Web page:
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Out of all the colors that we have available to us in our everyday lives, it is not often that you will hear of someone calling Khaki their favorite color. While this may make it seem to the untrained eye as if khaki is somewhat of a boring color, there is good reason as to why its proliferance has sustained since it was first donned and subsequently popularized within the military by the British Indian Army from the early 1940s. In fact, this is a color that has become one of the main components in the palettes of many of the greatest films, paintings, and clothing brands, to name but a few examples. To help you fully realize the power behind the color khaki, we will be taking a deep dive into this shade in the article below.
Table of Contents
What Color Is Khaki?
Khaki is a color typically widely conflated with colors such as beige, ecru, camel, fawn, and tan. This is often due to the rather inherent similarities between most colors on the earth tone palette. More specifically, however, khaki can be seen as a light brown with hints of yellow and green. This color, due to its blend of neutral, earthy tones, is able to invoke feelings of warmth, peace, and impartiality, making it an ideal color used by spas and lodges the world over.
A Timeline of the Khaki Color
The history of the color khaki goes as far back as history itself, all thanks to the steady and timeless abundance of naturally occurring materials that make up this pigment. Here, we will be going over the history behind the khaki color, as well as how it has been utilized throughout time up to our current day.
The origin/etymology of the color khaki stems from the Hindustani language in the form of the word xaki, which translates directly into “soil-colored”. This version of the famous color name was in itself derived from the Persian word khak, which simply translates to “soil”. With such a rich profusion of minerals within this color, khaki was utilized in a variety of ancient artworks, namely pottery, paintings, statues, and so on.
The color was used to bring in and create more natural elements that could be felt throughout the completed works.
An example of famous paintings that utilized khaki as a primary color would include anything that was created by the famous Mexican painter, Frida Kahlo, whose works consisted of self-portraits. Despite her key focus on portraiture, she was never opposed to drawing inspiration from the nature that surrounded her, as well as the many artifacts that could be found throughout Mexico. Many of these paintings, if not all, contained Khaki in their palettes – even if to varying degrees.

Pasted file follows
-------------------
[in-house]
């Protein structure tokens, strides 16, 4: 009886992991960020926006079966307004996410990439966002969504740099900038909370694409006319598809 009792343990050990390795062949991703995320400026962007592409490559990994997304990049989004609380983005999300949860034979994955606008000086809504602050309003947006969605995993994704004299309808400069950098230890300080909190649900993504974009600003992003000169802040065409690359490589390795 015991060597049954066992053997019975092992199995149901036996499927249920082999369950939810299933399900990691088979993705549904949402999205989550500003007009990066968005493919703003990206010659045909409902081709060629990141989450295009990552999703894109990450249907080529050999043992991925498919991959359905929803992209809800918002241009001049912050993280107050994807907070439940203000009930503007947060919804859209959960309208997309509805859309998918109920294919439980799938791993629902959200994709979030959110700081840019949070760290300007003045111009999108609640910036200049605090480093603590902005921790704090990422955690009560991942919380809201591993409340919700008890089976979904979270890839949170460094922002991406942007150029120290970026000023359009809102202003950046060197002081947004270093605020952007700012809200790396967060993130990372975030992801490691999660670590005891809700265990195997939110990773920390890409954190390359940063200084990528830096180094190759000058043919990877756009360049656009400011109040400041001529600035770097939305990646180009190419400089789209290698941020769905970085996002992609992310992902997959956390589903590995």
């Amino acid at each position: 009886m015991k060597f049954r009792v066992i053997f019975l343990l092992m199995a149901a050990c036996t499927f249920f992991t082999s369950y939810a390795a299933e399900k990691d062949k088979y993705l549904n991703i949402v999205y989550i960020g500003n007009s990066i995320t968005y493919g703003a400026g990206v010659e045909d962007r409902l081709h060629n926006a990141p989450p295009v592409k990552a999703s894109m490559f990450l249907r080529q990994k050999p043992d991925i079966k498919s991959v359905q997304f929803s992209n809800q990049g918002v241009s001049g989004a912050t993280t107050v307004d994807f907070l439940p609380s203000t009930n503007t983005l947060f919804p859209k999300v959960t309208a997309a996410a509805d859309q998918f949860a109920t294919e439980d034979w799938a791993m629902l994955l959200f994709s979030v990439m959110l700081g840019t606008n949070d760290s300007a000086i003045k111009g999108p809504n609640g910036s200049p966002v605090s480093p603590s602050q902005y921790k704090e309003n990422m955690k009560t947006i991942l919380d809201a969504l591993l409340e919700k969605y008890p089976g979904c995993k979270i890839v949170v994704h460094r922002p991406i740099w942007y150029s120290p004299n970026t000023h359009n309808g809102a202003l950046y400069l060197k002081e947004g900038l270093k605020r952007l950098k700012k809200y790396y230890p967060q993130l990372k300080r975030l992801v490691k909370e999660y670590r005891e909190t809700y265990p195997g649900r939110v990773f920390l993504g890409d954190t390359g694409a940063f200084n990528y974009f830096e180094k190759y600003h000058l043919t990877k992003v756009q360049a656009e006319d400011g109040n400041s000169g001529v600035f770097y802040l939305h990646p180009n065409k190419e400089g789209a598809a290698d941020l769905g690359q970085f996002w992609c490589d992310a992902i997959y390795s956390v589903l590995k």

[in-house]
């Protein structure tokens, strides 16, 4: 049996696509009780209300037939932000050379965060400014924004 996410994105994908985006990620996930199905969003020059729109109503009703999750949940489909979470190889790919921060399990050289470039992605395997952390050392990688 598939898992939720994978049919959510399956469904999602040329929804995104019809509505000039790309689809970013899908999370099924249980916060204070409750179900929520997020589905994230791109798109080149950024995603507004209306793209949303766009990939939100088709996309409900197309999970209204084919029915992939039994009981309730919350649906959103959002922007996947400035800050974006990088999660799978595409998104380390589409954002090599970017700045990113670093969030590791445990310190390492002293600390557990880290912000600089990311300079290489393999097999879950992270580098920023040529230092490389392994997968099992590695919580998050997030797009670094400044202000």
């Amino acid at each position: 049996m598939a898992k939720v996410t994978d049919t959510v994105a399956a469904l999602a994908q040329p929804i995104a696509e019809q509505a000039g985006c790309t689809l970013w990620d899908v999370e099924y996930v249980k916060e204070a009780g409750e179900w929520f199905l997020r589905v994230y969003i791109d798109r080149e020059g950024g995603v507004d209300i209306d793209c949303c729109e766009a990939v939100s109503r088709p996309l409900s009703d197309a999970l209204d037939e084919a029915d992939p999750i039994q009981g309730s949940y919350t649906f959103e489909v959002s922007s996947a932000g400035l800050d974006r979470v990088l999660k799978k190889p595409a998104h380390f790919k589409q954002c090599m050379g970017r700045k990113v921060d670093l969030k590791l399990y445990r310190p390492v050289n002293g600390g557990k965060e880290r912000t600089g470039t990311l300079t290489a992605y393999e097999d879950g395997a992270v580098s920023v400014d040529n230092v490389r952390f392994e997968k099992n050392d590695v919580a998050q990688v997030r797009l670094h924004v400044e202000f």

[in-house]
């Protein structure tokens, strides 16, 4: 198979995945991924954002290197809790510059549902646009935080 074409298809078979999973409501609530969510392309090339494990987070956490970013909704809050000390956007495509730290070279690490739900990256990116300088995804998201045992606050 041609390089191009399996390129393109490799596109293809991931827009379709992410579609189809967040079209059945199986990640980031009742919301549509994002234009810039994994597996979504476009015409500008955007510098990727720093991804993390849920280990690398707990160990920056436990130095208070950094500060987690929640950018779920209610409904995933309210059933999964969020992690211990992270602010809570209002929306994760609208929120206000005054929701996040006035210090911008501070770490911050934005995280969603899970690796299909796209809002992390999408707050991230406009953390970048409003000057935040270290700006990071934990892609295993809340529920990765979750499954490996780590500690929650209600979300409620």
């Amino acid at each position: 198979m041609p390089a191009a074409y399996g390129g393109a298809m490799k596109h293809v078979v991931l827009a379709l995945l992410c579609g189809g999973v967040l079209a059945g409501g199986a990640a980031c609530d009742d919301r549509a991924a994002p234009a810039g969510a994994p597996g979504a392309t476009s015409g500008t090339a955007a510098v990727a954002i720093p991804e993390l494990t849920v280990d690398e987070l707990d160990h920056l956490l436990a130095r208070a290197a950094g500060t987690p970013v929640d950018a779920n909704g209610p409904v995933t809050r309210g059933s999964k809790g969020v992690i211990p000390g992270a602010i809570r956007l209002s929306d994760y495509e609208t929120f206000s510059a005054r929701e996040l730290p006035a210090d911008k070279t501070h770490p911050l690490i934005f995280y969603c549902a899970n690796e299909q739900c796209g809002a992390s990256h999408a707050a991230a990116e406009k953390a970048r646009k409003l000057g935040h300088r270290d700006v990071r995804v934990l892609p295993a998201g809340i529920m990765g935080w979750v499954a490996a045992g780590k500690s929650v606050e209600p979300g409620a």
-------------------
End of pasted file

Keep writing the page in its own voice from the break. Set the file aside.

However, as previously mentioned, khaki became a widely used color in the military and was popularized by the Corps of Guides, a regiment of the British-Indian army that served on the North-West frontier of the British Empire, now known as present-day Kyber Pakhtunkhwa from roughly December 1846. Soldiers came about this particular color by dyeing their uniforms by combining curry powder, mud, and tea into their pants. They would then blend it all together into their uniforms in order to achieve the same colors and tones and would dominate the harsh, dry, and dusty environments that would surround them. This was soon after noticed by other armies and adopted by regiments that served in similarly sandy and barren landscapes.
In our modern day, asking someone, “What color is khaki?” may bring about at least some amount of initial uncertainty. This is partly due to the nature of how the actual word has been used. While the word is still commonly used to refer to the color, it has also become increasingly popular as a reference to the article of clothing. This variation of the word can be attributed to the aforementioned use of the color by the British-Indian army in the 1940s, which became incredibly popular amongst civilians following the Second World War. While khaki pants were originally produced using the color of the same name, it has since adopted a variety of different colors.
This sparked the onset of a new term used to refer to khaki pants, now widely known as “chinos”. Today, khaki can be found in all manner of clothes, providing the wearer with a sleek and stylish earthy tone that anyone with a firm sense of fashion can appreciate when paired with matching colors.
Shades of Khaki
If you want a visual aid to better understand what color is khaki, as well as the various different shades of khaki, then this next section may be especially interesting to you. The shades of khaki are too numerous to cover in this article alone, but a few of the most popular examples can be found in the table below.
|Khaki Color||Hex Code||RGB||CMYK (%)||Shade of Khaki|
|Dark Khaki||#998877||153, 136, 119||0, 7, 13, 40|
|Vintage Khaki||#9A9186||154, 145, 134||0, 4, 8, 40|
|True Khaki||#B8AE98||184, 174, 152||0, 4, 13, 28|
|British Khaki||#BCAF97||188, 175, 151||0, 5, 15, 26|
|Khaki #2||#C3B091||195, 176, 145||0, 7, 20, 24|
|Indian Khaki||#D3B09C||211, 176, 156||0, 14, 22, 17|
|Desert Khaki||#D6CDB7||214, 205, 183||0, 4, 12, 16|
|Khaki||#F0E68C||240, 230, 140||0, 4, 39, 6|
|Bright Khaki||#F1E78C||241, 231, 140||0, 4, 40, 5|
|Bright Khaki #2||#FBE4AF||251, 228, 175||0, 9, 30, 2|
While there clearly seems to be a stark degree of variance among the shades that still fall under the khaki color, you may be interested to know that there are a few colors that can show you how to make the khaki color. Although the pigment of khaki is made up of green and yellow undertones, many have found it surprising that this color can be created using a variety of different color combinations. For instance, you can either go the simple route by mixing white with brown and then adding more of either color to create lighter or darker tones, respectively. Another way to make khaki would entail that you combine colors such as blue and orange.
|Color||Hex Code||RGB||CMYK (%)||Shade of Color|
|White||#FFFFFF||255, 255, 255||0, 0, 0, 0|
|Brown||#964B00||150, 75, 0||0, 50, 100, 41|
|Blue||#0F4C81||15, 76, 129||88, 41, 0, 49|
|Orange||#FFA500||255, 165, 0||0, 35, 100, 0|